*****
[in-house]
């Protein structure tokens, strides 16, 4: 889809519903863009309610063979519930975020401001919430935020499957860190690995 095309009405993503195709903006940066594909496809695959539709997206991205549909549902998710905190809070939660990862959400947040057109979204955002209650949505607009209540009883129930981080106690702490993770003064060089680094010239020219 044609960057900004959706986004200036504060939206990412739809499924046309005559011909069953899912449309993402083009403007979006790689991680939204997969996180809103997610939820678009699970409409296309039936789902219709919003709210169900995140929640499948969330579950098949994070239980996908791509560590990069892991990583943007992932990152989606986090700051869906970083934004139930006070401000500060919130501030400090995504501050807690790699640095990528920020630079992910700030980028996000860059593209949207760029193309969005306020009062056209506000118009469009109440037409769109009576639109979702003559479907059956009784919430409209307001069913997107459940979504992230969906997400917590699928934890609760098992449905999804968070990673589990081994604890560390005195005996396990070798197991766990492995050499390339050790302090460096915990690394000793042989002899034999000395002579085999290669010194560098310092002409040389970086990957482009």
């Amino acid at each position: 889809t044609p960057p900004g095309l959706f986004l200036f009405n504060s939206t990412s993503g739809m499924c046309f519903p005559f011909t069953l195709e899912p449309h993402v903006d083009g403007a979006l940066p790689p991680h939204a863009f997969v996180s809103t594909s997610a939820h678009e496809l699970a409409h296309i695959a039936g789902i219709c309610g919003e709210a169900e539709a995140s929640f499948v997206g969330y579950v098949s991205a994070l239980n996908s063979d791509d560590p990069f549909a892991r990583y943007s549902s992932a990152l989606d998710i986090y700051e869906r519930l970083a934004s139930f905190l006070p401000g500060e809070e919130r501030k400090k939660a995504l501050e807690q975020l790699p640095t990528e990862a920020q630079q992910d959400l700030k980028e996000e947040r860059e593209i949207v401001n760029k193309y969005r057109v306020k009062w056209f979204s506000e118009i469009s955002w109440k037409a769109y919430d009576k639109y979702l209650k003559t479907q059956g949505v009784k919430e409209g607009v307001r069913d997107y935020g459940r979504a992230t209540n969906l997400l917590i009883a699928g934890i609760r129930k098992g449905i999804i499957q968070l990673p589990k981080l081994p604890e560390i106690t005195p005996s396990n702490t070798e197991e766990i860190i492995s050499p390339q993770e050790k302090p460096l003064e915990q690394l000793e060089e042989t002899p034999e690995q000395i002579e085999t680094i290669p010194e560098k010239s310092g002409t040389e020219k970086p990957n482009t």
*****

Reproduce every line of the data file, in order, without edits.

[in-house]
């Protein structure tokens, strides 16, 4: 889809519903863009309610063979519930975020401001919430935020499957860190690995 095309009405993503195709903006940066594909496809695959539709997206991205549909549902998710905190809070939660990862959400947040057109979204955002209650949505607009209540009883129930981080106690702490993770003064060089680094010239020219 044609960057900004959706986004200036504060939206990412739809499924046309005559011909069953899912449309993402083009403007979006790689991680939204997969996180809103997610939820678009699970409409296309039936789902219709919003709210169900995140929640499948969330579950098949994070239980996908791509560590990069892991990583943007992932990152989606986090700051869906970083934004139930006070401000500060919130501030400090995504501050807690790699640095990528920020630079992910700030980028996000860059593209949207760029193309969005306020009062056209506000118009469009109440037409769109009576639109979702003559479907059956009784919430409209307001069913997107459940979504992230969906997400917590699928934890609760098992449905999804968070990673589990081994604890560390005195005996396990070798197991766990492995050499390339050790302090460096915990690394000793042989002899034999000395002579085999290669010194560098310092002409040389970086990957482009």
């Amino acid at each position: 889809t044609p960057p900004g095309l959706f986004l200036f009405n504060s939206t990412s993503g739809m499924c046309f519903p005559f011909t069953l195709e899912p449309h993402v903006d083009g403007a979006l940066p790689p991680h939204a863009f997969v996180s809103t594909s997610a939820h678009e496809l699970a409409h296309i695959a039936g789902i219709c309610g919003e709210a169900e539709a995140s929640f499948v997206g969330y579950v098949s991205a994070l239980n996908s063979d791509d560590p990069f549909a892991r990583y943007s549902s992932a990152l989606d998710i986090y700051e869906r519930l970083a934004s139930f905190l006070p401000g500060e809070e919130r501030k400090k939660a995504l501050e807690q975020l790699p640095t990528e990862a920020q630079q992910d959400l700030k980028e996000e947040r860059e593209i949207v401001n760029k193309y969005r057109v306020k009062w056209f979204s506000e118009i469009s955002w109440k037409a769109y919430d009576k639109y979702l209650k003559t479907q059956g949505v009784k919430e409209g607009v307001r069913d997107y935020g459940r979504a992230t209540n969906l997400l917590i009883a699928g934890i609760r129930k098992g449905i999804i499957q968070l990673p589990k981080l081994p604890e560390i106690t005195p005996s396990n702490t070798e197991e766990i860190i492995s050499p390339q993770e050790k302090p460096l003064e915990q690394l000793e060089e042989t002899p034999e690995q000395i002579e085999t680094i290669p010194e560098k010239s310092g002409t040389e020219k970086p990957n482009t």